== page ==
Colorimetry

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This article is about measurement of colour. For use in chemistry, see Colourimetry (chemical method).
Not to be confused with Calorimetry.

Colourimetry is "the science and technology used to quantify and describe physically the human colour perception."[1] It is similar to spectrophotometry, but is distinguished by its interest in reducing spectra to the physical correlates of colour perception, most often the CIE 1931 XYZ colour space tristimulus values and related quantities.[2]

Instruments[edit]

Colourimetric equipment is similar to that used in spectrophotometry. Some related equipment is also mentioned for completeness.

Two spectral reflectance curves. The object in question reflects light with shorter wavelengths while absorbing those in others, lending it a blue appearance.

Tristimulus colourimeter[edit]

In digital imaging, colourimeters are tristimulus devices used for colour calibration. Accurate colour profiles ensure consistency throughout the imaging workflow, from acquisition to output.

Spectroradiometer, spectrophotometer, spectrocolourimeter[edit]

The absolute spectral power distribution of a light source can be measured with a spectroradiometer, which works by optically collecting the light, then passing it through a monochromator before reading it in narrow bands of wavelength.

Reflected colour can be measured using a spectrophotometer (also called spectroreflectometer or reflectometer), which takes measurements in the visible region (and a little beyond) of a given colour sample. If the custom of taking readings at 10 nanometer increments is followed, the visible light range of 400-700 nm will yield 31 readings. These readings are typically used to draw the sample's spectral reflectance curve (how much it reflects, as a function of wavelength)—the most accurate data that can be provided regarding its characteristics.

CRT phosphors

The readings by themselves are typically not as useful as their tristimulus values, which can be converted into chromaticity co-ordinates and manipulated through colour space transformations. For this purpose, a spectrocolourimeter may be used. A spectrocolourimeter is simply a spectrophotometer that can estimate tristimulus values by numerical integration (of the colour matching functions' inner product with the illuminant's spectral power distribution).[5] One benefit of spectrocolourimeters over tristimulus colourimeters is that they do not have optical filters, which are subject to manufacturing variance, and have a fixed spectral transmittance curve—until they age.[6] On the other hand, tristimulus colourimeters are purpose-built, cheaper, and easier to use.[7]

The CIE recommends using measurement intervals under 5 nm, even for smooth spectra.[4] Sparser measurements fail to accurately characterize spiky emission spectra, such as that of the red phosphor of a CRT display, depicted aside.

Colour temperature meter[edit]

Photographers and cinematographers use information provided by these meters to decide what colour balancing should be done to make different light sources appear to have the same colour temperature. If the user enters the reference colour temperature, the meter can calculate the mired difference between the measurement and the reference, enabling the user to choose a corrective colour gel or photographic filter with the closest mired factor.[8]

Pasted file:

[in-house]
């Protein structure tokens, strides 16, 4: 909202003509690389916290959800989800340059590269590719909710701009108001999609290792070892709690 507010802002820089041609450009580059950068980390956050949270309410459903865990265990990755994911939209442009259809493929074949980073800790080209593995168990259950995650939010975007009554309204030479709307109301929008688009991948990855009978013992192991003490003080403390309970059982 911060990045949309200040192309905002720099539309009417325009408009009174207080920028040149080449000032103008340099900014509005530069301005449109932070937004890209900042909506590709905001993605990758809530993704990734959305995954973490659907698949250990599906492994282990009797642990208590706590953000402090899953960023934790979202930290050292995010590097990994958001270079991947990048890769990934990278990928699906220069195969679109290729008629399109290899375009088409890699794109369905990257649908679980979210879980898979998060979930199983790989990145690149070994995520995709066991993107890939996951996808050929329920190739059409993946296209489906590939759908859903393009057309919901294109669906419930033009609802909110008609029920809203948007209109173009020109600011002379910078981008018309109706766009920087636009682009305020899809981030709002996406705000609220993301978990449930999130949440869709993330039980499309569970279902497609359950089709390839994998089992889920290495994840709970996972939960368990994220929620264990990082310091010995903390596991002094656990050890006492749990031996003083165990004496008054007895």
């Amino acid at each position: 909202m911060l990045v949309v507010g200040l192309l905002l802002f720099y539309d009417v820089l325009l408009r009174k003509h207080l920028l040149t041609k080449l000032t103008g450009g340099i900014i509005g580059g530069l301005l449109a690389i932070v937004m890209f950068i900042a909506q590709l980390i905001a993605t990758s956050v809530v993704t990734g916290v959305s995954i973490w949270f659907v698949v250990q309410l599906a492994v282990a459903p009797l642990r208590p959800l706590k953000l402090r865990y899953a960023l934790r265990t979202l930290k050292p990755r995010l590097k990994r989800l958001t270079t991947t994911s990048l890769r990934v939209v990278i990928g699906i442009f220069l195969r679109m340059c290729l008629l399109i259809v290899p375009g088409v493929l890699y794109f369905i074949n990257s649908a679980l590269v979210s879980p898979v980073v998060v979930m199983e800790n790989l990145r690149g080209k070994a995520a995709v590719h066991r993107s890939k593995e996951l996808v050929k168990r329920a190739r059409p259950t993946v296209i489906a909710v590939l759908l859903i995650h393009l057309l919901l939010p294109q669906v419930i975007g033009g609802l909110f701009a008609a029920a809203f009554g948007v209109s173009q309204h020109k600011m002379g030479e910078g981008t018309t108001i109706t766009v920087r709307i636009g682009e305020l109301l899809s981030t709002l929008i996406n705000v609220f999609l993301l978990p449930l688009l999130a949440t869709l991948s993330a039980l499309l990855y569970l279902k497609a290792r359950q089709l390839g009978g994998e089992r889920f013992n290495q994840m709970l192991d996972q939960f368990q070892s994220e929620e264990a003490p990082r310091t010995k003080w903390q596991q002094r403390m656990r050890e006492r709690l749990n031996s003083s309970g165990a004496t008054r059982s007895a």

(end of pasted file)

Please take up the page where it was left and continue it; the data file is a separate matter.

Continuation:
The normals are lines of equal correlated colour temperature.

Internally the meter is typically a silicon photodiode tristimulus colourimeter.[8] The correlated colour temperature can be calculated from the tristimulus values by first calculating the chromaticity co-ordinates in the CIE 1960 colour space, then finding the closest point on the Planckian locus.

See also[edit]

References[edit]

  1. ^ Ohno, Yoshi (16 October 2000). "CIE Fundamentals for Colour Measurements". IS&T NIP16 Intl. Conf. on Digital Printing Technologies. pp. 540–45. Retrieved 2009-06-18. 
  2. ^ Gaurav Sharma (2002). Digital Colour Imaging Handbook. CRC Press. pp. 15–17. ISBN 978-0-8493-0900-7. 
  3. ^ a b ICC White Paper #5
  4. ^ a b c Lee, Hsien-Che (2005). "15.1: Spectral Measurements". Introduction to Colouuur Imaging Science. Cambridge University Press. pp. 369–374. ISBN 0-521-84388-X. "The process recommended by the CIE for computing the tristimulus values is to use 1 nm interval or 5 nm interval if the spectral function is smooth" 
  5. ^ a b Schanda, János (2007). "Tristimulus Colour Measurement of Self-Luminous Sources". Colourimetry: Understanding the CIE System. Wiley Interscience. doi:10.1002/9780470175637.ch6. ISBN 978-0-470-04904-4. 
  6. ^ Andreas Brant, GretagMacbeth Corporate Support (2005-01-07). "Colouuurimeter vs. Spectro". Coloursync-users Digest 2 (3). Retrieved 2008-05-06. 
  7. ^ Raymond Cheydleur, X-Rite (2005-01-08). "Colourimeter vs. Spectro". Coloursync-users Digest 2 (3). Retrieved 2008-05-06. 
  8. ^ a b Salvaggio, Carl (2007). Michael R. Peres, ed. The Focal Encyclopedia of Photography: Digital Imaging, Theory and Application (4E ed.). Focal Press. p. 741. ISBN 0-240-80740-5. 

Further reading[edit]

External links[edit]